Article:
Keep an Open Mind about HBCU’s

It’s April, and we are in the midst of the season when high school seniors and their families are making decisions about their college choice. I want to implore you not to overlook or exclude Historically Black Colleges and Universities. Especially those parents and family members that may not have attended HBCUs and may be under the assumption that these institutions cannot have the resources to help your student get to the next level. Yes, many of these institutions don’t have the same physical plants in comparison to many of their PWI counterparts or may not offer the same financial aid packages, but what HBCUs can offer is a space for your child to be accepted for who they are, an opportunity to connect with others who share their many of similar lived experiences, certify them with the universally accepted “Black card” and most of all, provide them with one of the most underrated life skills: hustle

However you define it, at the root, hustle is about taking action. It’s the ability to navigate circumstances and make the most out of a situation regardless of resources. Yes, while many of us want to make clear and concise life plans for our children, we also should want them to “figure it out” during these critical 18-22 years of age, and nothing forces them to do this more than going to college and more specifically, an HBCU that offer students more than just an education.

As you go through this process, please consider COST, LOCATION, ACADEMIC MAJORS, and CAREER OPTIONS, but also consider other factors like diversity and support systems and if it is a good fit for your student. While you may think a highly ranked school may provide the best opportunity for your student post-college, the name of a college and university does not guarantee success. And that is where we say we must “redefine success.” Vice President Kamala Harris went to Howard, Oprah Winfrey attended Tennessee State, Michael Strahan attended Texas Southern, and the only Black person in the history of our country who has a federal holiday went to Morehouse. Please tell me you know who that is.

I hear from parents who send their children to affluent, PWI independent schools that they want their child to attend an Ivy League institution. However, if that Ivy League institution does not accept their kid, why are we trying to force the issue? I am unsure where this narrative came from that success can only happen at Ivy’s or “top tier” PWIs. The fact that HBCUs are responsible for producing 80% of Black judges, 85% of Black doctors and 50% of Black lawyers, as well as the majority of Black PHDs should say enough. In my book, The Family’s Guide to College Admission: A Conversation About Education, Parenting and Race, my co-author Shereem Herndon-Brown and I highlight almost 100 highly successful Black colleges and include their collection of highly successful Black alums. You need this book.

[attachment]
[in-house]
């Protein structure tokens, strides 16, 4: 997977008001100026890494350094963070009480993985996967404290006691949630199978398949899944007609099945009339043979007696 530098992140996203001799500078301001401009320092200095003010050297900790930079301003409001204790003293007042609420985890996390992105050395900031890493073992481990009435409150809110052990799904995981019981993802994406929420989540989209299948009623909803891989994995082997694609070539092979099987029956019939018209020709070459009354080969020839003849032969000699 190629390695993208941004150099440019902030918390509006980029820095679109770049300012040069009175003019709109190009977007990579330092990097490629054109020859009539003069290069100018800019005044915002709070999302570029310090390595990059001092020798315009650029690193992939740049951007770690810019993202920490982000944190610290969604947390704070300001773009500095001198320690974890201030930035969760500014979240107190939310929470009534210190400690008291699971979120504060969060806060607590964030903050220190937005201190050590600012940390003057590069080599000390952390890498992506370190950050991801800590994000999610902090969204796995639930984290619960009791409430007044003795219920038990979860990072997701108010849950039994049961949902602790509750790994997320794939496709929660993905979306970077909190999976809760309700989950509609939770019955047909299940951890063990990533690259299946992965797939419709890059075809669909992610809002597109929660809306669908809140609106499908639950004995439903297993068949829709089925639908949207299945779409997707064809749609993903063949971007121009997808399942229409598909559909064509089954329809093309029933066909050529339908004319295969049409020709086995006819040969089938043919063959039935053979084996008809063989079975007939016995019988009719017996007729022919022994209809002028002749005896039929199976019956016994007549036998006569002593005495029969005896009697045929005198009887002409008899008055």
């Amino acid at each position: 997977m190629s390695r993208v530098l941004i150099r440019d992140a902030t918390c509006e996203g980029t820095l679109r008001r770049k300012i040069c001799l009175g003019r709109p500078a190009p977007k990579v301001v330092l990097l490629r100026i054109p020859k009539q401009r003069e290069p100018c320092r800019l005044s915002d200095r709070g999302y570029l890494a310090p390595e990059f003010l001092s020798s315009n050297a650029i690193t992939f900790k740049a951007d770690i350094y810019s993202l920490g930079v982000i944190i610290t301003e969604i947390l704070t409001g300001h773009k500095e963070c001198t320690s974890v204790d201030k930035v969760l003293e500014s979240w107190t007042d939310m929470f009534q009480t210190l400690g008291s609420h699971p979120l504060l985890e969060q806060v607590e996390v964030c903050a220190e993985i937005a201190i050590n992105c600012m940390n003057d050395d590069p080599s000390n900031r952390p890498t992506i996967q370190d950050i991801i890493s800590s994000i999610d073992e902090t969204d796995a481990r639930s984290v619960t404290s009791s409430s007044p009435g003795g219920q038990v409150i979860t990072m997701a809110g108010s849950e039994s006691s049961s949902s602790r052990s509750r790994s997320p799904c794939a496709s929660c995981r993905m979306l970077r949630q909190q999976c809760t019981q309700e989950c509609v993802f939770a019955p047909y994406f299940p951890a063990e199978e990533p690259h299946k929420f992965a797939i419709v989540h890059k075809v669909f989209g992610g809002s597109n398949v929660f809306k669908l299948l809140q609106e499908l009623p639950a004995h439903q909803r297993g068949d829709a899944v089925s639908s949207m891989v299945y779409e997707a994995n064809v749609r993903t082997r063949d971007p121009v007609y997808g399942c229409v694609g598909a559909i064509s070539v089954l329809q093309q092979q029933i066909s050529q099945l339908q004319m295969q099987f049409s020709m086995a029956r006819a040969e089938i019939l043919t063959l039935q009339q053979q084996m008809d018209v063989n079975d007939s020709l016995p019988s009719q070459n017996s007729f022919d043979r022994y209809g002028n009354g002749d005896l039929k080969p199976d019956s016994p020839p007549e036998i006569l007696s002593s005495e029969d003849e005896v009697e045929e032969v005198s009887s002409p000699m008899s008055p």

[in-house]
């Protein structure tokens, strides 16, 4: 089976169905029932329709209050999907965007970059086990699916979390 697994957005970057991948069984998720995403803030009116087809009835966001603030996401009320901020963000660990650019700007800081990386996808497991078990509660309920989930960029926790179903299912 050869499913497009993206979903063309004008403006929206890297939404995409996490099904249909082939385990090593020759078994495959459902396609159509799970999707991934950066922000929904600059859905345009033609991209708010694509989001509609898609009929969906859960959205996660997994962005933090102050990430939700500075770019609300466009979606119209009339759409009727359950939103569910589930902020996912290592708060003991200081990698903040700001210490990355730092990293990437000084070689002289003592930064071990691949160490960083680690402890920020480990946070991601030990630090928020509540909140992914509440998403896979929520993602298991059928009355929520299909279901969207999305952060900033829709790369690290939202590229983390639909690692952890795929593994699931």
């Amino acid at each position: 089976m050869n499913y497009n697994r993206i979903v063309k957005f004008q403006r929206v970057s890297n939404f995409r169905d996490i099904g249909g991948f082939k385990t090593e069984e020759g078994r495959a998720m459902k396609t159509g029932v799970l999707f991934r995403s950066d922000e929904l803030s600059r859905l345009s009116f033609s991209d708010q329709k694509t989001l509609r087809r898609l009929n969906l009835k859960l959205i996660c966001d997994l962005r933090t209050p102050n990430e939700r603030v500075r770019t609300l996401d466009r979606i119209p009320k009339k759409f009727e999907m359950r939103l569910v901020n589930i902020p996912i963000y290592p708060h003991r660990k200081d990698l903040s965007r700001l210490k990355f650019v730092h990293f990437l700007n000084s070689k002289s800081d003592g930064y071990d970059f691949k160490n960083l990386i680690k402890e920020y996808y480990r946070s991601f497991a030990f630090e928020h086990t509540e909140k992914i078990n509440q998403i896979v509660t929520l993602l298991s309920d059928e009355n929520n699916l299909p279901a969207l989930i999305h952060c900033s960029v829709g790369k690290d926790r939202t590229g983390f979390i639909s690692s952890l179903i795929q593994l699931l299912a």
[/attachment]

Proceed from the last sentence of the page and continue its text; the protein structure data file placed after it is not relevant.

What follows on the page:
So, to those of you making the decision over the next coming weeks and those of you who are preparing to begin the cycle as the parents, guardians, or school counselors of high school underclassmen, let’s not make assumptions about what we think is “best” for students strictly relies on reputation and rankings. There is more to this process than desiring a sweatshirt or bumper sticker. We owe our Black children more than our egos getting in the way of their elevation and excellence. Let’s encourage them to go to college where they will be celebrated, not tolerated, and give them the space, love, and support needed to thrive.

Related Posts

Related Articles

Princeton will enroll more transfer students starting this fall.